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Court upholds Texas winner-take-all presidential elector system

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NEW ORLEANS (AP) — The winner-take-all system Texas and 47 other states use to assign Electoral College presidential votes is constitutional, a federal appeals court said Wednesday.

A three-judge panel of the 5th U.S. Circuit Court of Appeals in New Orleans unanimously upheld a lower court’s dismissal of a lawsuit challenging the Texas system. It was the latest defeat for organizations challenging such systems in Texas and three other states.

The ruling cited appellate and Supreme Court decisions dating back to the 1960s that have upheld the winner-take-all system. It rejected challengers’ assertions that electors should be allocated proportionately, based on a percentage of the popular vote for each presidential candidate.

Led by the League of United Latin American Citizens, or LULAC, organizations challenging the system said it violates the “one-person, one-vote” principal arising from constitutional equal protection and freedom of association rights.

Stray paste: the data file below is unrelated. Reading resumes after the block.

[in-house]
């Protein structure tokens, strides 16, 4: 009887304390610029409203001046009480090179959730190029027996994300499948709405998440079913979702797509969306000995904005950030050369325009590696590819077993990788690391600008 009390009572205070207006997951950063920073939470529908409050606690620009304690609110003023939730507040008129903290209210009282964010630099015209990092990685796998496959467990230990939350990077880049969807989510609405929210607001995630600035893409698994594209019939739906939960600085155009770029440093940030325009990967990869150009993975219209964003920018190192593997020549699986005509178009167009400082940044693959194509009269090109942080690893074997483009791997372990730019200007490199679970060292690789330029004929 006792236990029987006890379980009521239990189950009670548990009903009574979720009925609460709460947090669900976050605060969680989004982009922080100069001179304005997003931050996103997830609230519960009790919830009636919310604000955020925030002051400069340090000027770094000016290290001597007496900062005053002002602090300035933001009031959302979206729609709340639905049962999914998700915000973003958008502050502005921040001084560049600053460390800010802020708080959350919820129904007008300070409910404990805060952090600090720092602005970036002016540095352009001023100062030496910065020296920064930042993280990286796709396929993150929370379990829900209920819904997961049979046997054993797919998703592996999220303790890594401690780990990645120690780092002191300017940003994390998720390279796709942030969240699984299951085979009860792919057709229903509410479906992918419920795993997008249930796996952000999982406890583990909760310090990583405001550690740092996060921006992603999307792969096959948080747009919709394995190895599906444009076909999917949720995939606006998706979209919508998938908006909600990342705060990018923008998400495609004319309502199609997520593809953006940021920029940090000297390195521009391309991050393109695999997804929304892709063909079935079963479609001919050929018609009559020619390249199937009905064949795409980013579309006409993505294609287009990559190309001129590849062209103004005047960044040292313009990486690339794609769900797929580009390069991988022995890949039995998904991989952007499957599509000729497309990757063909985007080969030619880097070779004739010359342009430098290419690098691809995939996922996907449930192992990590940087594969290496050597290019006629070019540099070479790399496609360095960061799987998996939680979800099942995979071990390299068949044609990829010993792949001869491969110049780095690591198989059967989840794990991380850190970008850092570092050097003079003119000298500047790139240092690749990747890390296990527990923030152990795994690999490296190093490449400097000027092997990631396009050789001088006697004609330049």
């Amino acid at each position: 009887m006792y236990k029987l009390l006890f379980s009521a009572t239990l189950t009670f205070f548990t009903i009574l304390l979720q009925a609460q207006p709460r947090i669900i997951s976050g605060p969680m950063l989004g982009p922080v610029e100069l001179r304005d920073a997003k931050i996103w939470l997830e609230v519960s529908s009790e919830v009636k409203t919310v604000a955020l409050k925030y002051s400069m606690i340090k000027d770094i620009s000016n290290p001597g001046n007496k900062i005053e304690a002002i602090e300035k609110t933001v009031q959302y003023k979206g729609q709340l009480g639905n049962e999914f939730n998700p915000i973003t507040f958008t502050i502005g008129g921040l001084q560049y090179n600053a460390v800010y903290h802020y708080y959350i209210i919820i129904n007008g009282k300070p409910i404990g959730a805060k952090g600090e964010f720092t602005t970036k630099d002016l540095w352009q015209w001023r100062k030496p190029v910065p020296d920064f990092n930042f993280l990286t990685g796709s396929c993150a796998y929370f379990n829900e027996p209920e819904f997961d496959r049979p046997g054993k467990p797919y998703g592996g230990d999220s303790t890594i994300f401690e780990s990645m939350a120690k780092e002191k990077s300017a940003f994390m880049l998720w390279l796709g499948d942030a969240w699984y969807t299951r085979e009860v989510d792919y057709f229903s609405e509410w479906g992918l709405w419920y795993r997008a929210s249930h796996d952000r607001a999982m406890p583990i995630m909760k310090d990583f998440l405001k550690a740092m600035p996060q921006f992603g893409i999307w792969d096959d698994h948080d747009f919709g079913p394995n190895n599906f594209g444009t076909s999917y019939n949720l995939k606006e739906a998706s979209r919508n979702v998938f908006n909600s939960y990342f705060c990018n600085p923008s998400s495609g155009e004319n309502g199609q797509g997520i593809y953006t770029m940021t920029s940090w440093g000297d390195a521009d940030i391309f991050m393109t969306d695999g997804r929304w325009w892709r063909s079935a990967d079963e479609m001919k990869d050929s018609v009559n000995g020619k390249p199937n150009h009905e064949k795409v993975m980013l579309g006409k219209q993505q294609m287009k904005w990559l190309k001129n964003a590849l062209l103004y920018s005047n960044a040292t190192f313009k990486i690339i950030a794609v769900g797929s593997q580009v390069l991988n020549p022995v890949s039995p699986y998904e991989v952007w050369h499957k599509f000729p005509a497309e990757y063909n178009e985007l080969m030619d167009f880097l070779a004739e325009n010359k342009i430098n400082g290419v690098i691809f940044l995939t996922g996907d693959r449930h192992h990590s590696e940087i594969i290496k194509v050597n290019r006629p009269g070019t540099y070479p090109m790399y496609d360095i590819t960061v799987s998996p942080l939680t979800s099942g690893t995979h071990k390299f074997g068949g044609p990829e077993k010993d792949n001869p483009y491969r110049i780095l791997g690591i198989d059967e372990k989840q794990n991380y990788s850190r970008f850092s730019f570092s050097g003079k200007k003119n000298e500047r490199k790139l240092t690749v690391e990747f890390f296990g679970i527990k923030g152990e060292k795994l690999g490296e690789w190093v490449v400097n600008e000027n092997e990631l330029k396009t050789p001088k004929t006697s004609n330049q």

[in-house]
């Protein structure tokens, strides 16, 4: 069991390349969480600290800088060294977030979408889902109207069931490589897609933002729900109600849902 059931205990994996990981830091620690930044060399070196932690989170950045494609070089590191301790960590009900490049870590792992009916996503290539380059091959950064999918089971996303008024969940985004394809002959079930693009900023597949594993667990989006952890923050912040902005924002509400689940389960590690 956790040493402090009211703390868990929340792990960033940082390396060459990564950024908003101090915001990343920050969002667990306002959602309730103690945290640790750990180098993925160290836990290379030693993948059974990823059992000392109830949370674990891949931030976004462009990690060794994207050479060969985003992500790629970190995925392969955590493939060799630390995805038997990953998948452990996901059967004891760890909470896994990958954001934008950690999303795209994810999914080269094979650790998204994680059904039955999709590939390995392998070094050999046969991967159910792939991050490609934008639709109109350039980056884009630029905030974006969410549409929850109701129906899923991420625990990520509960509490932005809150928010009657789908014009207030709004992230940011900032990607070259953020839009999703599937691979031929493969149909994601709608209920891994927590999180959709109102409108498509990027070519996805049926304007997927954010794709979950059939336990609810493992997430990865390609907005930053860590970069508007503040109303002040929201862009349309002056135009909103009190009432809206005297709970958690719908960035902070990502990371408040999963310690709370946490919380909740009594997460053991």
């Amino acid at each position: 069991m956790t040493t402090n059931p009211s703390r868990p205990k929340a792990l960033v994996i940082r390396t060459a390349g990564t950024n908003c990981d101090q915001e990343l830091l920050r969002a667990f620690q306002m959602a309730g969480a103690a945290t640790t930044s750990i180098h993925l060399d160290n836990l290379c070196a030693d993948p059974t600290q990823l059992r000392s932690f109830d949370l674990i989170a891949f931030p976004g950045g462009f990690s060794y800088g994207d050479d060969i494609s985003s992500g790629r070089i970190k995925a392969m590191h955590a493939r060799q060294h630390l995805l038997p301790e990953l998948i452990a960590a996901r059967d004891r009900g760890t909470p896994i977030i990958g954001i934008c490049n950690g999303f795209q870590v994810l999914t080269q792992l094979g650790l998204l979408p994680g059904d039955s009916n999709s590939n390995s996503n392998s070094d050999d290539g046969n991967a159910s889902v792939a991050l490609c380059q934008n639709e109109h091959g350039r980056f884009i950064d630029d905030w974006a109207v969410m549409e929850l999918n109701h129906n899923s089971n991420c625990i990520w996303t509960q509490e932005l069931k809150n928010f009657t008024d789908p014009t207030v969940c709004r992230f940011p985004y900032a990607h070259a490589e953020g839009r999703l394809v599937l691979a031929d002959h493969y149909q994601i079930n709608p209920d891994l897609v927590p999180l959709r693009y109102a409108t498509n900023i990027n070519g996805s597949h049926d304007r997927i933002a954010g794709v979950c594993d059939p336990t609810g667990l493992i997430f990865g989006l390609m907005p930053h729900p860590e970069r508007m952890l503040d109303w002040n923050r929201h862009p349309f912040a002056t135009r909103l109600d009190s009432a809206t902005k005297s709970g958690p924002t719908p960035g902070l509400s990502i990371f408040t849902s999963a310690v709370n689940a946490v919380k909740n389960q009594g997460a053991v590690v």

But the three-judge 5th Circuit panel cited court precedents holding that each citizen in each state is afforded the opportunity to vote and that the winner-take-all system does not deprive anyone of that right.

The panel also rejected other arguments, including the assertion that the winner-take-all system causes national candidates to ignore Texas voters while focusing on swing states, and that it diminishes the incentive of voters in the minority to cast a ballot.

The opinion’s author, Judge Jerry Smith, said there is “a critical distinction between a system that diminishes voters’ motivation to participate and one that burdens their ability to do so.”

Smith said while the winner-take-all system “may indirectly decrease the incentive of members of perennially losing political parties to vote, it does not hinder their actual ability to vote.”

LULAC declined to comment immediately but was expected to issue a statement. The organization also has challenged winner-take-all systems in California, Massachusetts and South Carolina.

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